Critical Context

Download PDF PDF Page Citation Cite Share Link Share

William Inge enjoyed a long period of continuous success in the American theater. Come Back, Little Sheba (pr., pb. 1950) brought Inge his first recognition. For his next play, Picnic (pr., pb. 1953), Inge was presented the Pulitzer Prize in Drama, the Drama Critics Circle Award, and the Donaldson Award, and the Outer Critics Circle voted Picnic the best play of the year. In 1955, Bus Stop was produced and published, and in 1957 The Dark at the Top of the Stairs completed this cycle.

All these plays deal with love and its ability to heighten, frustrate, or mar happiness. The settings of the plays, in the vast Midwestern plains, add dimension to the loneliness of the characters and extend to them a kind of universality. The older characters speak of love lost, love desired, or love unfulfilled; the younger characters lend hope in their willingness to take chances for happiness. Doc and Lola in Come Back, Little Sheba are masterpieces; Hal Carter and Madge Owens in Picnic achieve love at its physical, emotional, and psychological best. Bo and Cherie in Bus Stop also achieve the ideal.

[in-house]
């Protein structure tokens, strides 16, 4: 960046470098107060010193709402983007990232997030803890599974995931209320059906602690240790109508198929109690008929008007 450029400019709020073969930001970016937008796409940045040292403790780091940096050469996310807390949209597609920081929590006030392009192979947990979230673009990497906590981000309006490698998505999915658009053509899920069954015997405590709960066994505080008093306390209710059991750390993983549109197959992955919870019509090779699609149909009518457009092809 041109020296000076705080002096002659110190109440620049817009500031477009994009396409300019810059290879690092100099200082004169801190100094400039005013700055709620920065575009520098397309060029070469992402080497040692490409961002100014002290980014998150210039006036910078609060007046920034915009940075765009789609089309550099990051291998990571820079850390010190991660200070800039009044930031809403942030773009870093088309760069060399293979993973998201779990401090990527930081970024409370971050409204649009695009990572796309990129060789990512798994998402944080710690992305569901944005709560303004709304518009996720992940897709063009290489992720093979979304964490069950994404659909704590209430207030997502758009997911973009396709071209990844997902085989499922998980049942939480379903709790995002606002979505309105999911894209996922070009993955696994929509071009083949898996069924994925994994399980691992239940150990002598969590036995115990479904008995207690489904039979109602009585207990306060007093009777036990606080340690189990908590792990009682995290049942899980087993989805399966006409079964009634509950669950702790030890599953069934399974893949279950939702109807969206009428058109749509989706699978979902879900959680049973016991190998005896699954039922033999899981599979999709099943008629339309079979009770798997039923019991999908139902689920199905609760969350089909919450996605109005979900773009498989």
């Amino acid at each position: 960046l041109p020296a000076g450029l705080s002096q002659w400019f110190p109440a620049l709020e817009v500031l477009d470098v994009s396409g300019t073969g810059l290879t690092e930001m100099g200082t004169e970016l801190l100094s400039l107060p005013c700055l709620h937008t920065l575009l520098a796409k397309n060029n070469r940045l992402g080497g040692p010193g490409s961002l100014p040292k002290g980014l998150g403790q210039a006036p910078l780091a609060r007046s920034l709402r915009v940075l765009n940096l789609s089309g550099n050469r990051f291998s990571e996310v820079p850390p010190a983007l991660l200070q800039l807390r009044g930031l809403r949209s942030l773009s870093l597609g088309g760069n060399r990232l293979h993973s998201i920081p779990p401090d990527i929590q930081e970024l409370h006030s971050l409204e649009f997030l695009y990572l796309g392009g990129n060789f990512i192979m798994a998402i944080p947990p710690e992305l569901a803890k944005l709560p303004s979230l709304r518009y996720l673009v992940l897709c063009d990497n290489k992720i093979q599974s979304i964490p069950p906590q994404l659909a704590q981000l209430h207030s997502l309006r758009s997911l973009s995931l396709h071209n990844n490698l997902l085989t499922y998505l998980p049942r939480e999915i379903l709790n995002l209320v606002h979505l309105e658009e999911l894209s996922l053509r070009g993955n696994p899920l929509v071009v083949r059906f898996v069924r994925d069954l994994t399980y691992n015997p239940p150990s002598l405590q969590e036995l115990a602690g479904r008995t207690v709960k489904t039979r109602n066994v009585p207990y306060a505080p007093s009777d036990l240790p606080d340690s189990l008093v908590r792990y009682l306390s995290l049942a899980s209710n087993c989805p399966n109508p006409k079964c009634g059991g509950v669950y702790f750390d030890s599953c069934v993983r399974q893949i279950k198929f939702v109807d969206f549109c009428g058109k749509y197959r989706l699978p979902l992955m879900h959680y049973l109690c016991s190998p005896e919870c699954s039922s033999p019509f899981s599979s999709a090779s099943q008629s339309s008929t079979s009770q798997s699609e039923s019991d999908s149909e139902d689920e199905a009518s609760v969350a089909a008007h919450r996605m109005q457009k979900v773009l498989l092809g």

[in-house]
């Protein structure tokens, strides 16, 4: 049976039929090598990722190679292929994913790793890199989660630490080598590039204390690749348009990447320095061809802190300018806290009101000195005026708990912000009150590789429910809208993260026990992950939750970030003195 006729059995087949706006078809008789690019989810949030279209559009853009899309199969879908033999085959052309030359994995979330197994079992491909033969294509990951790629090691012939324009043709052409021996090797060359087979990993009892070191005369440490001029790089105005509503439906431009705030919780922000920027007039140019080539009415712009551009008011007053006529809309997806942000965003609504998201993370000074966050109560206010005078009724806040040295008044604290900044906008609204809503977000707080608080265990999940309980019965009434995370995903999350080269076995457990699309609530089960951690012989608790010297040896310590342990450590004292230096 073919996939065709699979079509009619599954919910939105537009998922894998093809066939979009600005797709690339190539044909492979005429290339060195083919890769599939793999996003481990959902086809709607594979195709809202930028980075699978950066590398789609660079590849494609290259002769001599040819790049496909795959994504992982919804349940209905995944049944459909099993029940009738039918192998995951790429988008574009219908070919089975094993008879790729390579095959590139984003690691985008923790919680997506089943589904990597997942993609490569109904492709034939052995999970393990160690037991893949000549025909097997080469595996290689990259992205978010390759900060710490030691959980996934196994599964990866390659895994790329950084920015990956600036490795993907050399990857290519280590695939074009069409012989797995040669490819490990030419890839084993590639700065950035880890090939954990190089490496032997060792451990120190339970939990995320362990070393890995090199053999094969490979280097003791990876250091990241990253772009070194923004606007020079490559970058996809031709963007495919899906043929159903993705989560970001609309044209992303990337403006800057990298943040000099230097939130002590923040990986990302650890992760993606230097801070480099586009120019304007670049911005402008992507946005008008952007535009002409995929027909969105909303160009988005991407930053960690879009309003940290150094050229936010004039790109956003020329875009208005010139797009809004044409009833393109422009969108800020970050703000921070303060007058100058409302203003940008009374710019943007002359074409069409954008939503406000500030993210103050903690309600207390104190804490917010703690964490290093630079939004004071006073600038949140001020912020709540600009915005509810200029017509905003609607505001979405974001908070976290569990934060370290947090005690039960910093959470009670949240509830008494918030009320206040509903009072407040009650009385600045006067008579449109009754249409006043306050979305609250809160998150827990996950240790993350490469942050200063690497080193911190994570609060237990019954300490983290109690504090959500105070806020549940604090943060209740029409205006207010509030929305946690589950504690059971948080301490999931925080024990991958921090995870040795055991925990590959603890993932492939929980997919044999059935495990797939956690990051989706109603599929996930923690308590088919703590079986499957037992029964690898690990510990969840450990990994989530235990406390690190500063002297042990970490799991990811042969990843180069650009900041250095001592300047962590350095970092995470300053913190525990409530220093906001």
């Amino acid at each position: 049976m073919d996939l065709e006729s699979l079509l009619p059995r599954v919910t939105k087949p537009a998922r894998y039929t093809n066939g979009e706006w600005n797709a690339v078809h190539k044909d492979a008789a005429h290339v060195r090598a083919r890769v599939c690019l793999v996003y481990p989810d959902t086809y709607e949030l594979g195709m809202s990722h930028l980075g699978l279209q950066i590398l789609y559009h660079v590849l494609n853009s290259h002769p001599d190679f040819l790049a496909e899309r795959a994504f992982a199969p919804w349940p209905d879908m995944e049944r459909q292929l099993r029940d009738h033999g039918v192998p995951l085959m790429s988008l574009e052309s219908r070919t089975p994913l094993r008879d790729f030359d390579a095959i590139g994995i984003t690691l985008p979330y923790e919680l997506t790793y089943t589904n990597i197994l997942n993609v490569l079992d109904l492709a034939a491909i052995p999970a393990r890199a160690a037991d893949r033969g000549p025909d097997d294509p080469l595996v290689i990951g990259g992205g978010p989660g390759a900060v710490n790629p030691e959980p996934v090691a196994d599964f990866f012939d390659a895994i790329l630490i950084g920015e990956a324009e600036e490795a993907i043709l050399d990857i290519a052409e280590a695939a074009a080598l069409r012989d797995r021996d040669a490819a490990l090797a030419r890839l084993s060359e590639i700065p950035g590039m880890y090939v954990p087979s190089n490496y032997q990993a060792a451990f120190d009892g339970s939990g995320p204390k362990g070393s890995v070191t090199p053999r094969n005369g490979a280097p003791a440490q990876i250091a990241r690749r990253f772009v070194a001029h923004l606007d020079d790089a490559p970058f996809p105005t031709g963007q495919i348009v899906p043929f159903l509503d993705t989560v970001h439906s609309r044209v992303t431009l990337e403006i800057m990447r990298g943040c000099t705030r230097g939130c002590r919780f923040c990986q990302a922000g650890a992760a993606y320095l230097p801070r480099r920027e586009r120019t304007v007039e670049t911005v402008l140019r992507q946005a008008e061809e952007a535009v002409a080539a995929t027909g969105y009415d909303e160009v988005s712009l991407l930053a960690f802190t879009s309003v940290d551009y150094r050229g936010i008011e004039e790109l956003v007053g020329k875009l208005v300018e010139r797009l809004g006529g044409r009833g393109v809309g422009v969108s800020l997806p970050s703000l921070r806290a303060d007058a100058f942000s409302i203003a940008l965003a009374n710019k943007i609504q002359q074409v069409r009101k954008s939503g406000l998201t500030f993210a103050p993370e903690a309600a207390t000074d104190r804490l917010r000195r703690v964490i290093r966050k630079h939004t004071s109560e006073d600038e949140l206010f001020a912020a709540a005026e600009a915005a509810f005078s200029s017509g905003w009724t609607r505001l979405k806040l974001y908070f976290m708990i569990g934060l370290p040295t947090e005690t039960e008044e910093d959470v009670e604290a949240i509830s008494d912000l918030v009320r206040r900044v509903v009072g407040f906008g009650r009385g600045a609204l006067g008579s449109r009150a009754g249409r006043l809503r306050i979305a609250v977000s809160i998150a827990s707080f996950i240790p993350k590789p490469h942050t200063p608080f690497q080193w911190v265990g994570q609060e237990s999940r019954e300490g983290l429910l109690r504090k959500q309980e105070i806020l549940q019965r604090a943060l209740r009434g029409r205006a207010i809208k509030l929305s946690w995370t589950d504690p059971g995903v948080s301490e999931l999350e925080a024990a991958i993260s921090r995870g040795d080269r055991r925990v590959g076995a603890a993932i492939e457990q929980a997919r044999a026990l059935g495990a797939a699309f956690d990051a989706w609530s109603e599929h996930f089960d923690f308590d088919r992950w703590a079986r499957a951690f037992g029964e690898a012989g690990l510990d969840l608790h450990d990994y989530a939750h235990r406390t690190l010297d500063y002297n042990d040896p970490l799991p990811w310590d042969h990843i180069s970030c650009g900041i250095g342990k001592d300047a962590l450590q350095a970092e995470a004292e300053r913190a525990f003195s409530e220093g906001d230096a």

Though Inge did not enjoy another great success on Broadway, his film scripts also brought moments of true grandeur. In such films as Splendor in the Grass (1961) and Bus Riley’s Back in Town (1964), Inge achieves the same poetic truths with small-town characters. His ability to present characters in powerfully wrought situations made for him a place of significance in the history of the American theater. His insights are gentle, his dialogue realistic, and the truths perceptive. His four great plays, with their expansive American landscape, are panoramic in their ability to illuminate characters and somehow lift them to the level of prototypes. Most significantly, Inge writes with hope for humanity.

See eNotes Ad-Free

Start your 48-hour free trial to get access to more than 30,000 additional guides and more than 350,000 Homework Help questions answered by our experts.

Get 48 Hours Free Access

Critical Evaluation